Despite the general lack of distributions in Asia, “a select group of Asian private equity managers” distributed more capital in 2013 than the previous year, according to a report from Altius Associates.
These quality fund managers improved the overall Asia figure for return multiples by an average of 60 basis points in the first half of 2013 compared to the same period in 2012.
The average realised gross multiple was 2.5 times, according APER data, and when figures are released for the second half, multiples are expected to show a further increase, the report said.
Improved distributions for some fund managers come in the context of a tough year for realisations from public listings. In Asia, the value of IPO proceeds in 2013 was flat year-on-year at about $3.6 billion, according to separate data from Thomson Reuters.
Proceeds from private equity-backed IPOs accounted for 6.5 percent of Asia’s total IPO value in 2013, a drop from 7 percent in 2012. Asia was the only region to show a decline, and worldwide the percentage increased to 23 percent from 15 percent the previous year.
“While the pace of fundraising and investments has picked up over the past decade, especially in Asia, exits still lag far behind,” said Elvire Perrin, investment partner at Altius, in the report.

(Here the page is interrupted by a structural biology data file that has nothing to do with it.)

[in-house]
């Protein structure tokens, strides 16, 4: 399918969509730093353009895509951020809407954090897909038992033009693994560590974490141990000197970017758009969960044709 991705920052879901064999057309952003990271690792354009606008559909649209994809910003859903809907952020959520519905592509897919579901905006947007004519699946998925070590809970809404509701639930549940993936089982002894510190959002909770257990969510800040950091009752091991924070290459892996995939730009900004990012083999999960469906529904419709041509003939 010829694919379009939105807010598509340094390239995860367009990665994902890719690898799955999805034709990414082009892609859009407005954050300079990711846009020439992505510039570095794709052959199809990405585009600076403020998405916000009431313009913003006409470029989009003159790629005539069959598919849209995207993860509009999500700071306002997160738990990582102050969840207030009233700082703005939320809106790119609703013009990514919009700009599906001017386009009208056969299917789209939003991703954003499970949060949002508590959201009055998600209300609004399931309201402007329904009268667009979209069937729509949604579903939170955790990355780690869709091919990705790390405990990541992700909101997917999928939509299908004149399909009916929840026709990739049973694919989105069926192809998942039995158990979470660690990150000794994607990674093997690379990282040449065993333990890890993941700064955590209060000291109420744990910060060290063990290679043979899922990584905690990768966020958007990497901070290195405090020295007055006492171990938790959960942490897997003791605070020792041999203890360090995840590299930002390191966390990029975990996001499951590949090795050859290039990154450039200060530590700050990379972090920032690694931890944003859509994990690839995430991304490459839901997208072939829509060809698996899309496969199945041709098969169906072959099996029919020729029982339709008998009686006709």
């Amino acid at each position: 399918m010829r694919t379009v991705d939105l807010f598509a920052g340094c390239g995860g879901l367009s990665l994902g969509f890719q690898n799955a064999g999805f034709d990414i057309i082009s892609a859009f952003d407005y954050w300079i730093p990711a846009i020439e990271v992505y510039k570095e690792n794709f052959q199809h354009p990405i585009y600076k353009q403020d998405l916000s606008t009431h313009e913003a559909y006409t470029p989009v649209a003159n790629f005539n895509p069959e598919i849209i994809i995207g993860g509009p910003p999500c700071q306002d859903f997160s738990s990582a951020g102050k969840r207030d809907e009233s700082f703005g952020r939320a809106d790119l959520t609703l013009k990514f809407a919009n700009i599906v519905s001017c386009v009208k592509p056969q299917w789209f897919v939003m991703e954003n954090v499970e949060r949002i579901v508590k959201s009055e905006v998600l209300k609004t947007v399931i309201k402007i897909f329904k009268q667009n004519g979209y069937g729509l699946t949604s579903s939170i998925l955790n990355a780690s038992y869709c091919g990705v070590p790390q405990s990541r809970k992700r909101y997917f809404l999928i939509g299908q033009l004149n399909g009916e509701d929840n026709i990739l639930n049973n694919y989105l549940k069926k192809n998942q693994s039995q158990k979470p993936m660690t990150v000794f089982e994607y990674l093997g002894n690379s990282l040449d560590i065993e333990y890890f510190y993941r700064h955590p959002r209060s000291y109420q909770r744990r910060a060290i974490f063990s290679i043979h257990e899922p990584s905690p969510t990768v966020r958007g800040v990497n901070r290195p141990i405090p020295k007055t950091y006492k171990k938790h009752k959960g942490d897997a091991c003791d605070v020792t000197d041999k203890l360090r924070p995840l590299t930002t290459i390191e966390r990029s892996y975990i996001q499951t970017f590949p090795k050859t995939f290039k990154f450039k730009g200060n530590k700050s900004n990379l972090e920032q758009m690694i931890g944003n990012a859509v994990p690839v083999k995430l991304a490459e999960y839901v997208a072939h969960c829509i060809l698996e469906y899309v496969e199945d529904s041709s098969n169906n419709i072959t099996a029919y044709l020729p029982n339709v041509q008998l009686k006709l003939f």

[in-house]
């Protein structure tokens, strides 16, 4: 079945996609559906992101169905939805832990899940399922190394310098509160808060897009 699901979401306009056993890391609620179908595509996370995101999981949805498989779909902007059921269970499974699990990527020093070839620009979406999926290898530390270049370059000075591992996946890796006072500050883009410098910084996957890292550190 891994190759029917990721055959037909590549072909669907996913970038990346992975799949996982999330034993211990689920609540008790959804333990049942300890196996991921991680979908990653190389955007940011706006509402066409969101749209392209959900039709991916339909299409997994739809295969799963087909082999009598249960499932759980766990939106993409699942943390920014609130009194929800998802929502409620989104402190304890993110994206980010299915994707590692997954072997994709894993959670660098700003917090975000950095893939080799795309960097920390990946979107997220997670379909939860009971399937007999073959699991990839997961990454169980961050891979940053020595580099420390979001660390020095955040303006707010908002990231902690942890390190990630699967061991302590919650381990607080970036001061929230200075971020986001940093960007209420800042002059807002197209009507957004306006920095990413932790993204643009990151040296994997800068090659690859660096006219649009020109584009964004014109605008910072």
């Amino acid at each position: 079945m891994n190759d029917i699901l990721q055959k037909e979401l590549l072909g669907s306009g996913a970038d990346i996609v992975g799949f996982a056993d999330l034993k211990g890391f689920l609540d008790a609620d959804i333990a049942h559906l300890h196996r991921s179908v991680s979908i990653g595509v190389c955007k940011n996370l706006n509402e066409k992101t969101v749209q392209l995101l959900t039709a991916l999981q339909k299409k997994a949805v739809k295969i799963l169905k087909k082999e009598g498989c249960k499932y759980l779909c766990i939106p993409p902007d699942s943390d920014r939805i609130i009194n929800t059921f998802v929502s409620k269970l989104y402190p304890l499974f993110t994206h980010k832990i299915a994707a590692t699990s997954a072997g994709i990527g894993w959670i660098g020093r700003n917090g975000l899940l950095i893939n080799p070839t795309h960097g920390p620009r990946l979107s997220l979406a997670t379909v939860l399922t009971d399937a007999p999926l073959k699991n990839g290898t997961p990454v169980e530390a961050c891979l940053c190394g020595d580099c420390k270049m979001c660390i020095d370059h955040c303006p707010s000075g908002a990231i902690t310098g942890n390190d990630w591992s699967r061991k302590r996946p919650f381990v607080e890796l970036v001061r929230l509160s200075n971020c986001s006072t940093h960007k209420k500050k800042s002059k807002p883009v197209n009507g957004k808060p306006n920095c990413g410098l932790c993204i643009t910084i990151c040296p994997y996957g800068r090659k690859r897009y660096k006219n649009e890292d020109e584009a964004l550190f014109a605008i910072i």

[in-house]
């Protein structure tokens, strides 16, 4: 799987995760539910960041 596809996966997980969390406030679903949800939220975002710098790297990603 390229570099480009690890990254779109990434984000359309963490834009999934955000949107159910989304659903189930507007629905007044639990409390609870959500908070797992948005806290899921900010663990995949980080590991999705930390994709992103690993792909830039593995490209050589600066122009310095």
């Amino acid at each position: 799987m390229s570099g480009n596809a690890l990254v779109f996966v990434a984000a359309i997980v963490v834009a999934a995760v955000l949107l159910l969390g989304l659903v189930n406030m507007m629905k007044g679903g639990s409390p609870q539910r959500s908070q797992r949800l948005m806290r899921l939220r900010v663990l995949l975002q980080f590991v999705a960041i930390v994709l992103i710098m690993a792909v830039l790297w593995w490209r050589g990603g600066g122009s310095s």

The realisation rate on capital deployed in the region has been less than 25 percent since 2007.
The region's exit environment is highlighting fund managers who can nonetheless return capital to investors, as Asia undergoes a flight to quality, according to Peter Pfister, head of Asia-Pacific at Altius.
Certain GPs in the market with new funds have been oversubscribed and select emerging managers with experienced teams and differentiated strategies have also seen strong investor backing.
“Manager selection becomes even more critical as the landscape is increasingly bifurcated into the best and non-performing managers, with little grey area in between,” Pfister said.
According to the report, the challenge for LPs investing in Asia is to remain “highly selective, disciplined and long-term oriented”.